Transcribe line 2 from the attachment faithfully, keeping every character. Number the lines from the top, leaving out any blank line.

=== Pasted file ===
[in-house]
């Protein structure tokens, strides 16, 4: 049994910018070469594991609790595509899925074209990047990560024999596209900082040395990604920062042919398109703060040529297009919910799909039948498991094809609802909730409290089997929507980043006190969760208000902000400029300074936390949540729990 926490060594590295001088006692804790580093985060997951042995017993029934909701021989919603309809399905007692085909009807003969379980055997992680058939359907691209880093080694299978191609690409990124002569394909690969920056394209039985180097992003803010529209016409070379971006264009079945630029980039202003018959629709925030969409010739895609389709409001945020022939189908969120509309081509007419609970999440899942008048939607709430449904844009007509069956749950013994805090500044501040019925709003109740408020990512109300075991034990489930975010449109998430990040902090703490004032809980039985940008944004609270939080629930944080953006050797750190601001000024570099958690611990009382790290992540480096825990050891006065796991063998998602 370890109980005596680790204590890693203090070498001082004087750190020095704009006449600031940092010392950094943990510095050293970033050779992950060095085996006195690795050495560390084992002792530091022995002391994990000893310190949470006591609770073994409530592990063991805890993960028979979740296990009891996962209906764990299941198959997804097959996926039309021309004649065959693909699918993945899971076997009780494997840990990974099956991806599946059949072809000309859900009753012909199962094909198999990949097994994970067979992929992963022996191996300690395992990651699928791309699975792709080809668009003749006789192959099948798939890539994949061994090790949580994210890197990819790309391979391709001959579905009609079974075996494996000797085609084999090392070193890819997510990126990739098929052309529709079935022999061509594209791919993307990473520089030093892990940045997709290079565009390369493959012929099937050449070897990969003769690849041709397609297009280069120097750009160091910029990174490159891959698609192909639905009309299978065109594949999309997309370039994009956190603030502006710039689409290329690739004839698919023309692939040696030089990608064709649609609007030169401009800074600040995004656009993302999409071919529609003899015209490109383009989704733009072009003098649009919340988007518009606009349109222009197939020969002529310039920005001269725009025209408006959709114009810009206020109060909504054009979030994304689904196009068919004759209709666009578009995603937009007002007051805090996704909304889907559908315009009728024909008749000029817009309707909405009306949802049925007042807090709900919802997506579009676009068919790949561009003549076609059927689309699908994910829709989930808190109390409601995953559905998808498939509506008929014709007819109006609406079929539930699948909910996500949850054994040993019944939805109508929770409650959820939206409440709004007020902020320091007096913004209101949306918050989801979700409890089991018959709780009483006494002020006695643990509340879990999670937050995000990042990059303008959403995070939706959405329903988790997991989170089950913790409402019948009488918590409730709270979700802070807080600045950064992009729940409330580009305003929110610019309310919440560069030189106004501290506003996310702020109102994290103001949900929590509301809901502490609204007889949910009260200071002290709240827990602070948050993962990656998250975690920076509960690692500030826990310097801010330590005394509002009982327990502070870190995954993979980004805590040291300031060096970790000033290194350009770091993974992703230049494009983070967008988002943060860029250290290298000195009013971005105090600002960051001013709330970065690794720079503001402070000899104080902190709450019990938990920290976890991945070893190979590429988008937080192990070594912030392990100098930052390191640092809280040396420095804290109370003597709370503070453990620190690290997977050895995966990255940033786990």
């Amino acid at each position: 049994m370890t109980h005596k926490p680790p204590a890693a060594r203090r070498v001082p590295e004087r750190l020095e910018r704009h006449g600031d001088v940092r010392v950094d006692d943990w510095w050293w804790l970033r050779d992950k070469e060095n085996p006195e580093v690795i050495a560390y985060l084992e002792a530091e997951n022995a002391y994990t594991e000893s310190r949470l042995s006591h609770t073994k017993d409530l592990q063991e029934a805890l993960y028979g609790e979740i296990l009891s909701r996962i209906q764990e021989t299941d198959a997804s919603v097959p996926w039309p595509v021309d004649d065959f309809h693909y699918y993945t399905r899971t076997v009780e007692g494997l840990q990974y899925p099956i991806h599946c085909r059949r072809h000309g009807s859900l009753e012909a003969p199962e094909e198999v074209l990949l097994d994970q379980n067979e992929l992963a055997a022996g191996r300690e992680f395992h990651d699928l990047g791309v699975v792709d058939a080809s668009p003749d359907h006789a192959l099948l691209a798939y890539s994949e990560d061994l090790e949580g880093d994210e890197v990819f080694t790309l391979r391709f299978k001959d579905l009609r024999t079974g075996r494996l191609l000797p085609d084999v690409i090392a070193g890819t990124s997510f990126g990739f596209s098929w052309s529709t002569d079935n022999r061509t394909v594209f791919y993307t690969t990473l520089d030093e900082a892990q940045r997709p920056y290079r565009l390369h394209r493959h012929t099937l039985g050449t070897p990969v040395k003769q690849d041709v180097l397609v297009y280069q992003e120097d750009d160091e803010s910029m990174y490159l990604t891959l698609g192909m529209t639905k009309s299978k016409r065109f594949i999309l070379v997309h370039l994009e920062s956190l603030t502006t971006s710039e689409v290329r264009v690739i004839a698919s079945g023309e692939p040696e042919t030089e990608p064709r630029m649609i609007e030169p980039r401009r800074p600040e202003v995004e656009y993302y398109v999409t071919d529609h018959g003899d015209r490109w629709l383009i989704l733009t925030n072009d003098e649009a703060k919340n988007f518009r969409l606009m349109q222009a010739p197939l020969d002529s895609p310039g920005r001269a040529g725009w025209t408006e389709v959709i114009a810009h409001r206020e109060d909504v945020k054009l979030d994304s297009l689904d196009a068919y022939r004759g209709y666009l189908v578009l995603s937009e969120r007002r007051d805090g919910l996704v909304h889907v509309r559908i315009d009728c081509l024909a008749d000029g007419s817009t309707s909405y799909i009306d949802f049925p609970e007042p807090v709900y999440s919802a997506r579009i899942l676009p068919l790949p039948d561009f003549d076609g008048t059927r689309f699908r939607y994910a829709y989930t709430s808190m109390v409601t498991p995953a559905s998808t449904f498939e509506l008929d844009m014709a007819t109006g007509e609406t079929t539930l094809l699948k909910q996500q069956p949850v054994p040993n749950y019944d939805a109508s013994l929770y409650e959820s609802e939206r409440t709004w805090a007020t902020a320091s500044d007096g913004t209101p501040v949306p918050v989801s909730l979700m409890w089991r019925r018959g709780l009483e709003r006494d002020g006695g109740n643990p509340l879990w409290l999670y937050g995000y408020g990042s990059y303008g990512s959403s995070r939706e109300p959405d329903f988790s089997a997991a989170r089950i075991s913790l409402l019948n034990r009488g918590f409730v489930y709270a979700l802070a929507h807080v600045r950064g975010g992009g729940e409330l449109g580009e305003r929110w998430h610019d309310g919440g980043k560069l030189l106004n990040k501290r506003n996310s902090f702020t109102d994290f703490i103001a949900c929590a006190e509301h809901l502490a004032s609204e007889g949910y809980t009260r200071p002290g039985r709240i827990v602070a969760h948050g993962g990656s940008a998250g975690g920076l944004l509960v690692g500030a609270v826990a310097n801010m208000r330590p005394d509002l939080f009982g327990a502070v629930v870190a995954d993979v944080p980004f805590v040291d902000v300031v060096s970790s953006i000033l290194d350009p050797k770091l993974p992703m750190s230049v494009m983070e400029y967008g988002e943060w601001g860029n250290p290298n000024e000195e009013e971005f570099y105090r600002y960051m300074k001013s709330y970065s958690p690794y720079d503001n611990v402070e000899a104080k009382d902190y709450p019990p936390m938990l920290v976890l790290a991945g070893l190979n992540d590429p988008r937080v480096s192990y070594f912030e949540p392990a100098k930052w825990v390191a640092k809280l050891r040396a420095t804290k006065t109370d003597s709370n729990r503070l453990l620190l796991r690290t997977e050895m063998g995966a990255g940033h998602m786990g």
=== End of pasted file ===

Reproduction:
């Protein structure tokens, strides 16, 4: 049994910018070469594991609790595509899925074209990047990560024999596209900082040395990604920062042919398109703060040529297009919910799909039948498991094809609802909730409290089997929507980043006190969760208000902000400029300074936390949540729990 926490060594590295001088006692804790580093985060997951042995017993029934909701021989919603309809399905007692085909009807003969379980055997992680058939359907691209880093080694299978191609690409990124002569394909690969920056394209039985180097992003803010529209016409070379971006264009079945630029980039202003018959629709925030969409010739895609389709409001945020022939189908969120509309081509007419609970999440899942008048939607709430449904844009007509069956749950013994805090500044501040019925709003109740408020990512109300075991034990489930975010449109998430990040902090703490004032809980039985940008944004609270939080629930944080953006050797750190601001000024570099958690611990009382790290992540480096825990050891006065796991063998998602 370890109980005596680790204590890693203090070498001082004087750190020095704009006449600031940092010392950094943990510095050293970033050779992950060095085996006195690795050495560390084992002792530091022995002391994990000893310190949470006591609770073994409530592990063991805890993960028979979740296990009891996962209906764990299941198959997804097959996926039309021309004649065959693909699918993945899971076997009780494997840990990974099956991806599946059949072809000309859900009753012909199962094909198999990949097994994970067979992929992963022996191996300690395992990651699928791309699975792709080809668009003749006789192959099948798939890539994949061994090790949580994210890197990819790309391979391709001959579905009609079974075996494996000797085609084999090392070193890819997510990126990739098929052309529709079935022999061509594209791919993307990473520089030093892990940045997709290079565009390369493959012929099937050449070897990969003769690849041709397609297009280069120097750009160091910029990174490159891959698609192909639905009309299978065109594949999309997309370039994009956190603030502006710039689409290329690739004839698919023309692939040696030089990608064709649609609007030169401009800074600040995004656009993302999409071919529609003899015209490109383009989704733009072009003098649009919340988007518009606009349109222009197939020969002529310039920005001269725009025209408006959709114009810009206020109060909504054009979030994304689904196009068919004759209709666009578009995603937009007002007051805090996704909304889907559908315009009728024909008749000029817009309707909405009306949802049925007042807090709900919802997506579009676009068919790949561009003549076609059927689309699908994910829709989930808190109390409601995953559905998808498939509506008929014709007819109006609406079929539930699948909910996500949850054994040993019944939805109508929770409650959820939206409440709004007020902020320091007096913004209101949306918050989801979700409890089991018959709780009483006494002020006695643990509340879990999670937050995000990042990059303008959403995070939706959405329903988790997991989170089950913790409402019948009488918590409730709270979700802070807080600045950064992009729940409330580009305003929110610019309310919440560069030189106004501290506003996310702020109102994290103001949900929590509301809901502490609204007889949910009260200071002290709240827990602070948050993962990656998250975690920076509960690692500030826990310097801010330590005394509002009982327990502070870190995954993979980004805590040291300031060096970790000033290194350009770091993974992703230049494009983070967008988002943060860029250290290298000195009013971005105090600002960051001013709330970065690794720079503001402070000899104080902190709450019990938990920290976890991945070893190979590429988008937080192990070594912030392990100098930052390191640092809280040396420095804290109370003597709370503070453990620190690290997977050895995966990255940033786990």